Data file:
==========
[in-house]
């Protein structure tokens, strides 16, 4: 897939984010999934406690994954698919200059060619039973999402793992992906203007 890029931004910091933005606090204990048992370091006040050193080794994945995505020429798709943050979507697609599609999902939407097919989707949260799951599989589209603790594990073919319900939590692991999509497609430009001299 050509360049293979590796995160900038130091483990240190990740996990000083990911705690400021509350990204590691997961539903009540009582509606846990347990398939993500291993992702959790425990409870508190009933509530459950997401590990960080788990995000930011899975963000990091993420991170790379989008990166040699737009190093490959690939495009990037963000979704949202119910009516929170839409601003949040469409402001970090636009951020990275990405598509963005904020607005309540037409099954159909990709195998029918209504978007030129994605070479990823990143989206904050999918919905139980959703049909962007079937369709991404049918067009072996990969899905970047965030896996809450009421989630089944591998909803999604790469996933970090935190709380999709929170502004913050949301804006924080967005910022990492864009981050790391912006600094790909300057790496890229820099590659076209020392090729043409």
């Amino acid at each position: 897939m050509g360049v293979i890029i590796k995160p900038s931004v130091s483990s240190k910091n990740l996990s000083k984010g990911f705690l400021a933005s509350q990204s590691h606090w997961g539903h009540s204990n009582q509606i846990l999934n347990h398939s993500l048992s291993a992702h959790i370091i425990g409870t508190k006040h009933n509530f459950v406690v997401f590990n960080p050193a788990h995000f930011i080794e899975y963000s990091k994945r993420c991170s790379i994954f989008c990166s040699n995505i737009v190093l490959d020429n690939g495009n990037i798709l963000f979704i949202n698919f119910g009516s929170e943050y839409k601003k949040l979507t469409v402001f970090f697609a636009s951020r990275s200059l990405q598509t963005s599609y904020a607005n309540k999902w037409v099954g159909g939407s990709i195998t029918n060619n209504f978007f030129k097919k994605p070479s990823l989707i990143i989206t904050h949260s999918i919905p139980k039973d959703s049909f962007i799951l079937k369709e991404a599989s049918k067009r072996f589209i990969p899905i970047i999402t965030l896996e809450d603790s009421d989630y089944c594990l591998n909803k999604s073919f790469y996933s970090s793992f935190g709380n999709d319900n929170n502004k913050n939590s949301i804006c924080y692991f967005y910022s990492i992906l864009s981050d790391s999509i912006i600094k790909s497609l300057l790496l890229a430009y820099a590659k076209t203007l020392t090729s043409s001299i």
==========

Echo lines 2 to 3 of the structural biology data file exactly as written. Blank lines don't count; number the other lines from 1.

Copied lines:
């Protein structure tokens, strides 16, 4: 897939984010999934406690994954698919200059060619039973999402793992992906203007 890029931004910091933005606090204990048992370091006040050193080794994945995505020429798709943050979507697609599609999902939407097919989707949260799951599989589209603790594990073919319900939590692991999509497609430009001299 050509360049293979590796995160900038130091483990240190990740996990000083990911705690400021509350990204590691997961539903009540009582509606846990347990398939993500291993992702959790425990409870508190009933509530459950997401590990960080788990995000930011899975963000990091993420991170790379989008990166040699737009190093490959690939495009990037963000979704949202119910009516929170839409601003949040469409402001970090636009951020990275990405598509963005904020607005309540037409099954159909990709195998029918209504978007030129994605070479990823990143989206904050999918919905139980959703049909962007079937369709991404049918067009072996990969899905970047965030896996809450009421989630089944591998909803999604790469996933970090935190709380999709929170502004913050949301804006924080967005910022990492864009981050790391912006600094790909300057790496890229820099590659076209020392090729043409």
């Amino acid at each position: 897939m050509g360049v293979i890029i590796k995160p900038s931004v130091s483990s240190k910091n990740l996990s000083k984010g990911f705690l400021a933005s509350q990204s590691h606090w997961g539903h009540s204990n009582q509606i846990l999934n347990h398939s993500l048992s291993a992702h959790i370091i425990g409870t508190k006040h009933n509530f459950v406690v997401f590990n960080p050193a788990h995000f930011i080794e899975y963000s990091k994945r993420c991170s790379i994954f989008c990166s040699n995505i737009v190093l490959d020429n690939g495009n990037i798709l963000f979704i949202n698919f119910g009516s929170e943050y839409k601003k949040l979507t469409v402001f970090f697609a636009s951020r990275s200059l990405q598509t963005s599609y904020a607005n309540k999902w037409v099954g159909g939407s990709i195998t029918n060619n209504f978007f030129k097919k994605p070479s990823l989707i990143i989206t904050h949260s999918i919905p139980k039973d959703s049909f962007i799951l079937k369709e991404a599989s049918k067009r072996f589209i990969p899905i970047i999402t965030l896996e809450d603790s009421d989630y089944c594990l591998n909803k999604s073919f790469y996933s970090s793992f935190g709380n999709d319900n929170n502004k913050n939590s949301i804006c924080y692991f967005y910022s990492i992906l864009s981050d790391s999509i912006i600094k790909s497609l300057l790496l890229a430009y820099a590659k076209t203007l020392t090729s043409s001299i």